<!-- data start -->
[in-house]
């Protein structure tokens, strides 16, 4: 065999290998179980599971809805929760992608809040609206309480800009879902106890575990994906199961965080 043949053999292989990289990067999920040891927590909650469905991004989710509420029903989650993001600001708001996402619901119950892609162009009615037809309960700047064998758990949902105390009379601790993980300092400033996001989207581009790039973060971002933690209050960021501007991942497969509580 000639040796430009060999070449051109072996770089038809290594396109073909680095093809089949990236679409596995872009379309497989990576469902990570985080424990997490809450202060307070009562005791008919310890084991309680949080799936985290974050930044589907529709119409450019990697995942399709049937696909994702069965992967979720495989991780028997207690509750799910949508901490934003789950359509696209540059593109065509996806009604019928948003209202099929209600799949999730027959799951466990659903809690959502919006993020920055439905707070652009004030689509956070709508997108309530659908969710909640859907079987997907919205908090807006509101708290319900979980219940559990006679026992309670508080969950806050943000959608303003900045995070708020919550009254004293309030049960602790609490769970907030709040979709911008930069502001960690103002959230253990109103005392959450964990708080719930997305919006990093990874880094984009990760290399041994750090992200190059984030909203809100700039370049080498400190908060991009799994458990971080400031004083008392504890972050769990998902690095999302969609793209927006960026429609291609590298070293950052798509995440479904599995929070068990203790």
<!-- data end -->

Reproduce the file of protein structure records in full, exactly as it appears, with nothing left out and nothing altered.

[in-house]
């Protein structure tokens, strides 16, 4: 065999290998179980599971809805929760992608809040609206309480800009879902106890575990994906199961965080 043949053999292989990289990067999920040891927590909650469905991004989710509420029903989650993001600001708001996402619901119950892609162009009615037809309960700047064998758990949902105390009379601790993980300092400033996001989207581009790039973060971002933690209050960021501007991942497969509580 000639040796430009060999070449051109072996770089038809290594396109073909680095093809089949990236679409596995872009379309497989990576469902990570985080424990997490809450202060307070009562005791008919310890084991309680949080799936985290974050930044589907529709119409450019990697995942399709049937696909994702069965992967979720495989991780028997207690509750799910949508901490934003789950359509696209540059593109065509996806009604019928948003209202099929209600799949999730027959799951466990659903809690959502919006993020920055439905707070652009004030689509956070709508997108309530659908969710909640859907079987997907919205908090807006509101708290319900979980219940559990006679026992309670508080969950806050943000959608303003900045995070708020919550009254004293309030049960602790609490769970907030709040979709911008930069502001960690103002959230253990109103005392959450964990708080719930997305919006990093990874880094984009990760290399041994750090992200190059984030909203809100700039370049080498400190908060991009799994458990971080400031004083008392504890972050769990998902690095999302969609793209927006960026429609291609590298070293950052798509995440479904599995929070068990203790």